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Spread Options

Spread options have a payoff determined by the difference between the prices of two assets and a fixed strike price.

A Futures spread option call's payoff is calculated as the difference between one futures contract and another less the strike. The put payoff is calculated as the strike less sum of the two futures.

Spread options are often called crack spreads, due to their use in the oil industr. "Crack" refers to crude oil contracts. Similarly Spark spreads refer to spreads related to the use of electricity.

Unlike Futures spread options, Extreme-Spread options are based on one underlying asset. These options are closer to look-back options than spread options, due to the way the payoff is calculated. An Extreme-Spread option's payoff is calculated by breaking the option in to two periods. One period starts at the beginning of the option, and ends at the First Period End Date. The second is the rest of the options life up to expiry. The payoff of a call (put) Extreme-Spread option at maturity is the positive part of the difference between the maximum (minimum) value of the underlying asset in the second (first) period and the maximum (minimum) value of the underlying asset in the first (second) period.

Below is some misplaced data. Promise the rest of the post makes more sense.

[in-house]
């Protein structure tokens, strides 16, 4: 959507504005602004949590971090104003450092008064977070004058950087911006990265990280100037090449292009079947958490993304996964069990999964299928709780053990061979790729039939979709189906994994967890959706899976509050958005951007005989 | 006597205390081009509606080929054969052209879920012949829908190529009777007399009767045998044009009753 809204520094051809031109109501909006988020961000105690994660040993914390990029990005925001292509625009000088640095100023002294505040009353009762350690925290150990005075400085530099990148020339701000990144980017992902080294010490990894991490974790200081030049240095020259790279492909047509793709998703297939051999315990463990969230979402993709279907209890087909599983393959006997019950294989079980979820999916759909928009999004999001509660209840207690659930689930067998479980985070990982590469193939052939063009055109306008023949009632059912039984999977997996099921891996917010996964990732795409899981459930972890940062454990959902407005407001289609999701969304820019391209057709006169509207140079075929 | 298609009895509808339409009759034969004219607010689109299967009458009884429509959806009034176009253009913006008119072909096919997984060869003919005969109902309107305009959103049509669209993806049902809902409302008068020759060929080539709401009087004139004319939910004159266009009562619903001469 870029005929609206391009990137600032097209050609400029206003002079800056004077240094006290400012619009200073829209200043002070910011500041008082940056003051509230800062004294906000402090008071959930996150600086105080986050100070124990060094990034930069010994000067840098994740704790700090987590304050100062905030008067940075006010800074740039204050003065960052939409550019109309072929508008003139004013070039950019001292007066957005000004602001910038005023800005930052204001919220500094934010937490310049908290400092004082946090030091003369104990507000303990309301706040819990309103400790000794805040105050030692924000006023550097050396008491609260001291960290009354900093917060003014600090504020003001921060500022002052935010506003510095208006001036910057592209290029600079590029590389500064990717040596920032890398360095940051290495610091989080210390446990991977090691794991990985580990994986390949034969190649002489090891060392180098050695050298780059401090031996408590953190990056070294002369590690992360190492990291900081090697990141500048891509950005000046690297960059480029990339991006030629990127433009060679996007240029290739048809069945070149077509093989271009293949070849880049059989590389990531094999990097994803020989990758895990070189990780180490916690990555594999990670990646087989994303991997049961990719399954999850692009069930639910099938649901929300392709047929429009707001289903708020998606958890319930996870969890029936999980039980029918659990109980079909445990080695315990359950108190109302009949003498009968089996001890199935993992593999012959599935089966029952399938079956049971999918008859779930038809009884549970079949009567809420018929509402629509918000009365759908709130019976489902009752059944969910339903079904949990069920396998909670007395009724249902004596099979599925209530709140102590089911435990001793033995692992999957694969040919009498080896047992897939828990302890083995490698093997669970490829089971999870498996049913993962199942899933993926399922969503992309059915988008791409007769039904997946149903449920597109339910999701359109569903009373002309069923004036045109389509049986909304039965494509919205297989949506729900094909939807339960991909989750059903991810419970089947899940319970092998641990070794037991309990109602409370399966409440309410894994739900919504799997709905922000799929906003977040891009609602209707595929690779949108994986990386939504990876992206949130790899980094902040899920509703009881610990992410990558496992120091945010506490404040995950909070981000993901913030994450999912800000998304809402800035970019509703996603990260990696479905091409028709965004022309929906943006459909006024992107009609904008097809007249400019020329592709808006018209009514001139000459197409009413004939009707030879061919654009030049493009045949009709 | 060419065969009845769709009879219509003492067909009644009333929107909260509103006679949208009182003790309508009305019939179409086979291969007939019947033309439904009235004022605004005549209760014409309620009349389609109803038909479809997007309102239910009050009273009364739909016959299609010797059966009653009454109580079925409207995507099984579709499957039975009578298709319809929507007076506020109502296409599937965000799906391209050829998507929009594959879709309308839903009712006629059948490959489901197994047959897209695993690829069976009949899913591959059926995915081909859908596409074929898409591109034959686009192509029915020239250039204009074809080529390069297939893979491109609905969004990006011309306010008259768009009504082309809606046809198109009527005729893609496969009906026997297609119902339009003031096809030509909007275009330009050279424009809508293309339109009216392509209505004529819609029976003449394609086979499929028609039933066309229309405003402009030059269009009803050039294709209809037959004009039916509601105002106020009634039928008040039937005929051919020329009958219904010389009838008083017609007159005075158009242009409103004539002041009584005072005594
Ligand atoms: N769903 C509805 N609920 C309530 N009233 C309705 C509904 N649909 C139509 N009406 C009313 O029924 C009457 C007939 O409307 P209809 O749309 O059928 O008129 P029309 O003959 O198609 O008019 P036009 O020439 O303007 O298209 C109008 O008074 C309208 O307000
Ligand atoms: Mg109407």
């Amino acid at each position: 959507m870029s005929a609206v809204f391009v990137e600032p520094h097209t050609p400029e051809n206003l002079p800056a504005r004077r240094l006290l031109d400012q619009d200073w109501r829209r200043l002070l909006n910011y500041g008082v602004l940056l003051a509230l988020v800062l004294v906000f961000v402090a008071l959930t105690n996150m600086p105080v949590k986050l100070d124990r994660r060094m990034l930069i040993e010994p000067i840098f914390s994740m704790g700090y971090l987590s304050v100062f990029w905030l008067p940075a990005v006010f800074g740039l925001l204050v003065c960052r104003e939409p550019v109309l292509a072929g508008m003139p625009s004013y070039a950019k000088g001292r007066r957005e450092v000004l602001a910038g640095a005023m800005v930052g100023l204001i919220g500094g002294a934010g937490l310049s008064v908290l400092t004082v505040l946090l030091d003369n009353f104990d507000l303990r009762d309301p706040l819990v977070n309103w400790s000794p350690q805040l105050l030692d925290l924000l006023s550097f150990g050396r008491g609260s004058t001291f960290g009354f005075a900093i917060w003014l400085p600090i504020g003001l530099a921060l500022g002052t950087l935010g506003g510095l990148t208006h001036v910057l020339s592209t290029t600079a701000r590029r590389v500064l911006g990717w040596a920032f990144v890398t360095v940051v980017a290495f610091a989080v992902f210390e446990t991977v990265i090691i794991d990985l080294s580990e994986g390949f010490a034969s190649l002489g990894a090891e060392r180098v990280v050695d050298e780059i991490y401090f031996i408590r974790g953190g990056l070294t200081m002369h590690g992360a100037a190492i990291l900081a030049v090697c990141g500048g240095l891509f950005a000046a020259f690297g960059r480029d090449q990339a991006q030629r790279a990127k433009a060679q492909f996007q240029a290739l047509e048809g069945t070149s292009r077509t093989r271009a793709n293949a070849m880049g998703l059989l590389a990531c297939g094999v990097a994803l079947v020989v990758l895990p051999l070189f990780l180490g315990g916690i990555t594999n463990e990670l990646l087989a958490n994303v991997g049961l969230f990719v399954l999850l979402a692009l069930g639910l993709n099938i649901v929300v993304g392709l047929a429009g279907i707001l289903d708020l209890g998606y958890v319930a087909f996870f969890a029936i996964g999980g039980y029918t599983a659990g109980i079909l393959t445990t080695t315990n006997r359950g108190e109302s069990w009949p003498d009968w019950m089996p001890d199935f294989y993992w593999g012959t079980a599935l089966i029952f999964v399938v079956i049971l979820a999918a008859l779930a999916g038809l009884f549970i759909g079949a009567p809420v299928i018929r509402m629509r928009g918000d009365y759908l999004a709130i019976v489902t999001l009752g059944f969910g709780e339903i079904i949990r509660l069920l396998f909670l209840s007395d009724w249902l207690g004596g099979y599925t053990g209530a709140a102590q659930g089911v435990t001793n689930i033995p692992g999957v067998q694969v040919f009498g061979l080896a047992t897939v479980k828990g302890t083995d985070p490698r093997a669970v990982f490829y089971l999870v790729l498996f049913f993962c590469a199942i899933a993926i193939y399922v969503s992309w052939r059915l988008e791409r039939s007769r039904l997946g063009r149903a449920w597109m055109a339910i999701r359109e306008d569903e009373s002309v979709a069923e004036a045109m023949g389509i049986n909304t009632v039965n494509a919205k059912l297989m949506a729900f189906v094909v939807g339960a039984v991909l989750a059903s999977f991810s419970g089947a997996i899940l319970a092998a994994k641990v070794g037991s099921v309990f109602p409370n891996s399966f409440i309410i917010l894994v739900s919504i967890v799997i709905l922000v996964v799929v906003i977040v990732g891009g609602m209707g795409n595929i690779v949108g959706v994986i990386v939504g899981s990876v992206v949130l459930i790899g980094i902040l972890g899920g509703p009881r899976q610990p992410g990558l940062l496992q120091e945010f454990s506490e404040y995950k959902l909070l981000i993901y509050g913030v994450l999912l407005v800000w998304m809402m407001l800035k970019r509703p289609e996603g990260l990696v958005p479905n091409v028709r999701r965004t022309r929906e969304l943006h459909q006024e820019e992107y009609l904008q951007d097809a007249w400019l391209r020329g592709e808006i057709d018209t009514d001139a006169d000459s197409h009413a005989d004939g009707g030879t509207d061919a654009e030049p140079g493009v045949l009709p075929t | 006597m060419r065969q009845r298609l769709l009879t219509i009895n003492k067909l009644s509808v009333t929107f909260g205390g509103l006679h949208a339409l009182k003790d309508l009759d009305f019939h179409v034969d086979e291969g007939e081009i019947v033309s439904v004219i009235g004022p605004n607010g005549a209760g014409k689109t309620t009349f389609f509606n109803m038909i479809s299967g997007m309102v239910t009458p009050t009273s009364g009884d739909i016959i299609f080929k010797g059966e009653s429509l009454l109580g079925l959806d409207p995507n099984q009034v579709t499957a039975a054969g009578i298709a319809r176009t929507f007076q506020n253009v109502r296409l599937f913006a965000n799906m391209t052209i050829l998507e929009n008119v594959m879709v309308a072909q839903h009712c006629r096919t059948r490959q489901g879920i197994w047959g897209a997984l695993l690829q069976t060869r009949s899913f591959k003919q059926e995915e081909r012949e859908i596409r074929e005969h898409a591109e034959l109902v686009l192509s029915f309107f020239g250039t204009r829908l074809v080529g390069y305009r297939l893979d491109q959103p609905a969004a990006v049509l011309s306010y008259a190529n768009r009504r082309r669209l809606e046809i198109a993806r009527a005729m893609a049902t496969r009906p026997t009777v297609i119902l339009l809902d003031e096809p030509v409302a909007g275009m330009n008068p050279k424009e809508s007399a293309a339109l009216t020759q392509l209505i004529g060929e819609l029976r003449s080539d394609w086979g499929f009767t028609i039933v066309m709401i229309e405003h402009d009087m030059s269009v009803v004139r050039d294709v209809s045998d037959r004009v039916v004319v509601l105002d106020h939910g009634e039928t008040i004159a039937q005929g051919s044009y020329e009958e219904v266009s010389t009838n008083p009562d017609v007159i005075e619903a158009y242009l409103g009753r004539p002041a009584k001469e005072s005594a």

In This Section

Background to Spread Options

Spread Option Functions

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